Oregon incomes over time

For its part, Oregon’s Office of Economic Analysis predicts a relatively swift recovery. “While this recession is extremely severe, it is expected to be shorter in duration than the Great Recession,” analysts wrote. “The economy should return to health by mid-decade.”

New Mexico Governor Says Legalizing Marijuana Would’ve Funded Programs Cut Due To Coronavirus

Marijuana Moment is made possible with support from readers. If you rely on our cannabis advocacy journalism to stay informed, please consider a monthly Patreon pledge.
Continue Reading

Business

Company Recalls Injectable CBD Products Following FDA Warning Letter

Published

on

A Food and Drug Administration (FDA) letter warning a company about its marketing of injectable CBD products has led to a voluntary recall that the federal agency announced on Wednesday.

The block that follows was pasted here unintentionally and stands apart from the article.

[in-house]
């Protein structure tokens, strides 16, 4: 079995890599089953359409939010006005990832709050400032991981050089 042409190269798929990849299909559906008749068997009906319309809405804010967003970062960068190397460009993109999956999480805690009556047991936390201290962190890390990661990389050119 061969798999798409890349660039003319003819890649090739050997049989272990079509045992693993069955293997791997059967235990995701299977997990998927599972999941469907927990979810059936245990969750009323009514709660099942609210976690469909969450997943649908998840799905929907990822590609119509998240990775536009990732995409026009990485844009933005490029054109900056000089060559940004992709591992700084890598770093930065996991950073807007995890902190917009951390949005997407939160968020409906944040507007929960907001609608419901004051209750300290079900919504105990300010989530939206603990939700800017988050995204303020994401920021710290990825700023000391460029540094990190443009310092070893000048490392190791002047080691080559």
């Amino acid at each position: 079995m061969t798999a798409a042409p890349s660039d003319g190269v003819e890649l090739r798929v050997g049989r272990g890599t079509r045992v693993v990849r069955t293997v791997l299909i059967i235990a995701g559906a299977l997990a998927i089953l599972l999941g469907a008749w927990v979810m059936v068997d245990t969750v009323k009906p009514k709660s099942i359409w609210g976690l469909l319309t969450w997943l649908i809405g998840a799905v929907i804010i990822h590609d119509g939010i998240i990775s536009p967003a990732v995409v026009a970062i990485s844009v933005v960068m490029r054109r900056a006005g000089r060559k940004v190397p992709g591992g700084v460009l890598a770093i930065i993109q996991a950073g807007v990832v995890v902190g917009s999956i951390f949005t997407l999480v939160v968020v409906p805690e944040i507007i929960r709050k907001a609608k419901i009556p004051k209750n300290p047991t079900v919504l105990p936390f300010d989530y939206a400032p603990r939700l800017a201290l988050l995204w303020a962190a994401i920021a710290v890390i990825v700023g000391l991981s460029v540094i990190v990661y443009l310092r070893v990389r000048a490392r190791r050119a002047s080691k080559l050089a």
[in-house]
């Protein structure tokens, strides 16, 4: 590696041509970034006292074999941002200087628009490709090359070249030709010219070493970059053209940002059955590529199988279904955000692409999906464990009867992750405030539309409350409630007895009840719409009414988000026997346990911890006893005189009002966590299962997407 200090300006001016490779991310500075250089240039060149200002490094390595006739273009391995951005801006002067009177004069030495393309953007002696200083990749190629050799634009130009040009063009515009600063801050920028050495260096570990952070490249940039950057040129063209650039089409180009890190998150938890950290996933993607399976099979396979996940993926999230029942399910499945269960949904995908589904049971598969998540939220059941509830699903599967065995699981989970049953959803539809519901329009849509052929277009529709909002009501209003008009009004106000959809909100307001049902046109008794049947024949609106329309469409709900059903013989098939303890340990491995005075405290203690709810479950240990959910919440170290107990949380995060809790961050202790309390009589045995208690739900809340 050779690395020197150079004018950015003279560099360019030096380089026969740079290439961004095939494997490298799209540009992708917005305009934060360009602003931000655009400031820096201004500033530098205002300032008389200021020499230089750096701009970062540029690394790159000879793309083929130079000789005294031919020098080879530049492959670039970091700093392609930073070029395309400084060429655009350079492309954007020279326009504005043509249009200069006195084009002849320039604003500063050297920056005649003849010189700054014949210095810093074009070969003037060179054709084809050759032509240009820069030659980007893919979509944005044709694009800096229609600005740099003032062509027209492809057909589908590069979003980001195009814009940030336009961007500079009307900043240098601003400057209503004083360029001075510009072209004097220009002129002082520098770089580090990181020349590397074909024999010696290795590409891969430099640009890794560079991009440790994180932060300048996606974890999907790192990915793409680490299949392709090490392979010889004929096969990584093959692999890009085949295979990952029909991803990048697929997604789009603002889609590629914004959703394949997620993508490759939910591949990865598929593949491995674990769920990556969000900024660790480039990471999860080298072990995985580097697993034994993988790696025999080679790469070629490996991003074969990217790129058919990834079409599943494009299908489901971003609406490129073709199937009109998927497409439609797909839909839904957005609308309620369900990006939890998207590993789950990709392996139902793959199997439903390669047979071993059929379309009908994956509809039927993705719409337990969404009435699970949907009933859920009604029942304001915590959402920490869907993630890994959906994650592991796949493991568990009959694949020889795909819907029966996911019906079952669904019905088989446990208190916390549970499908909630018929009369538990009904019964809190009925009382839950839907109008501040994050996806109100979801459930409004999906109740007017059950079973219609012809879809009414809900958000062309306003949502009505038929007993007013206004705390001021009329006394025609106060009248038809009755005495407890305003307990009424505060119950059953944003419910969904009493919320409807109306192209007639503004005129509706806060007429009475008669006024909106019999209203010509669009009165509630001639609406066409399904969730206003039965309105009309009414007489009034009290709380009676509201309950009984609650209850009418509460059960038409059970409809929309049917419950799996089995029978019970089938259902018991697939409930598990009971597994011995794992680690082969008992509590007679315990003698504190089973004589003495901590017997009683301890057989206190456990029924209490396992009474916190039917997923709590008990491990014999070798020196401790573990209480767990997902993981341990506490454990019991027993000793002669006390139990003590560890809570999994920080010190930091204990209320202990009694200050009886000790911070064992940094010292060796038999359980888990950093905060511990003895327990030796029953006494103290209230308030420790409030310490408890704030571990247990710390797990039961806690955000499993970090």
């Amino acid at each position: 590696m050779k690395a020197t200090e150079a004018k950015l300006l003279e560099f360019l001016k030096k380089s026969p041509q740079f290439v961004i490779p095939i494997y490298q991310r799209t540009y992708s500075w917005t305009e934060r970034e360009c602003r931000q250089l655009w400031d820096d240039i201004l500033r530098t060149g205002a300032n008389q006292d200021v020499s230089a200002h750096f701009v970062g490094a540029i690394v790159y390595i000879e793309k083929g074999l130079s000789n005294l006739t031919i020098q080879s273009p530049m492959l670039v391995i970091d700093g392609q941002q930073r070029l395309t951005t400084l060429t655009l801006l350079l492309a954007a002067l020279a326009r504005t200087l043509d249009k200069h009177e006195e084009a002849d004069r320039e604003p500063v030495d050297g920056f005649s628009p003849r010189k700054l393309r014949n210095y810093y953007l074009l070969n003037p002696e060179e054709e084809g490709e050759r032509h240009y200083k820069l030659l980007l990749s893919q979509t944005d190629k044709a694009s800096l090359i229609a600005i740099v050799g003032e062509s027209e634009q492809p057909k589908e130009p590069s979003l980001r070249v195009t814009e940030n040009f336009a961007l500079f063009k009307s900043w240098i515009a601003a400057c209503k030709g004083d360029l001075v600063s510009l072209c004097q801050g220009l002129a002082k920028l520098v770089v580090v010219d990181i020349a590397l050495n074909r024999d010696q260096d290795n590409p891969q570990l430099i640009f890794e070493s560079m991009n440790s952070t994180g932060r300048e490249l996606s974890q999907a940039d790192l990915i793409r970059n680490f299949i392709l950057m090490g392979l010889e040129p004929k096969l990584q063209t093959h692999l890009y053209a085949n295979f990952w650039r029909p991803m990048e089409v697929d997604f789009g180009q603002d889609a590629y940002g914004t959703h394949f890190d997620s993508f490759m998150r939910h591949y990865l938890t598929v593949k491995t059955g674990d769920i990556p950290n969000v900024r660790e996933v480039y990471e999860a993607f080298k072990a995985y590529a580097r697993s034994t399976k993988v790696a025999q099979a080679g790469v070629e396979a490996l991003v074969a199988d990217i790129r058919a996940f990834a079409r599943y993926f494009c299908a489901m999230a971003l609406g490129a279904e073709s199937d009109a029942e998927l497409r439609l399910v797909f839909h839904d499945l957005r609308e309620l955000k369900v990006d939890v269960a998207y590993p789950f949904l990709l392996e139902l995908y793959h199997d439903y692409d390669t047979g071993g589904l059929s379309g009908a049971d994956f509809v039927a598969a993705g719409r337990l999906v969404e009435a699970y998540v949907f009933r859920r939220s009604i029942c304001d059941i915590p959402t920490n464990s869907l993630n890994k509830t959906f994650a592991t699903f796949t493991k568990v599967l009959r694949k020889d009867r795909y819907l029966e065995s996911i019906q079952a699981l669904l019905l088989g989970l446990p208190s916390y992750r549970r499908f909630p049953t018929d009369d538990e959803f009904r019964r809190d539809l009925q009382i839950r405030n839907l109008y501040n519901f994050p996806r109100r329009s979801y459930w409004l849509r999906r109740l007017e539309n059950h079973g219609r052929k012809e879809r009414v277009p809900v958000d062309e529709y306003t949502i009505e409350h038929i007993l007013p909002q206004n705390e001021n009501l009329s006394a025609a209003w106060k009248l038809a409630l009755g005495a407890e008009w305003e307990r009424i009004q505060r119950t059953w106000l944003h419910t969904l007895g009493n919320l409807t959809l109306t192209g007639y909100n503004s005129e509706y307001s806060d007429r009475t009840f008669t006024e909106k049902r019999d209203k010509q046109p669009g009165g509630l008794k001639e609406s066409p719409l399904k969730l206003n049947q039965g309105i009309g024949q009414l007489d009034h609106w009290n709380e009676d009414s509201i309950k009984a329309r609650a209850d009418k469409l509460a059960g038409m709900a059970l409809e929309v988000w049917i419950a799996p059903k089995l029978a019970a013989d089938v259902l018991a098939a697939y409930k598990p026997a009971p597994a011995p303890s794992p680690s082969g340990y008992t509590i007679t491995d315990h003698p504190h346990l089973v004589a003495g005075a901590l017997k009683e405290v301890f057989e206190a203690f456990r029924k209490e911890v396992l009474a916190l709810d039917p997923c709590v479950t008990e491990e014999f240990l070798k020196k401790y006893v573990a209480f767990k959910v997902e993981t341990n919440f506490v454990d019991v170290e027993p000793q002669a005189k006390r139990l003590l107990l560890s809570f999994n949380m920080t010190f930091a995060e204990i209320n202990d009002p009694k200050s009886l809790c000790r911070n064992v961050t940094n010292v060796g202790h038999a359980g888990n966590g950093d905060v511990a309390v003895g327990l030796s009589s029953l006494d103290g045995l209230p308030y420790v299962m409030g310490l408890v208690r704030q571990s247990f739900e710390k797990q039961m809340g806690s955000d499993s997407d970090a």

Biota Biosciences received the letter last month, with FDA directing the firm to cease sales of its line of CBD vials, which it markets as a pain reliever that serves as an alternative to opioids and can help with detoxification.

The agency said the company was violating federal statutes both by engaging in interstate commerce of an unapproved new drug and failing to properly label the products by neglecting to include directions for use.

“Injectable drug products can pose a serious risk of harm to users because they are delivered directly into the bloodstream and bypass many of the body’s natural defenses against toxic ingredients, toxins, or dangerous organisms that can lead to serious and life-threatening conditions such as septicemia or sepsis,” FDA wrote.

 

In a public response published on Friday, the company told consumers that “we would like to convey that the executive and management team at Biota Biosciences take full responsibility for these observations and understand the gravity of the risk to consumers by posting these unapproved claims and intended use on our website.”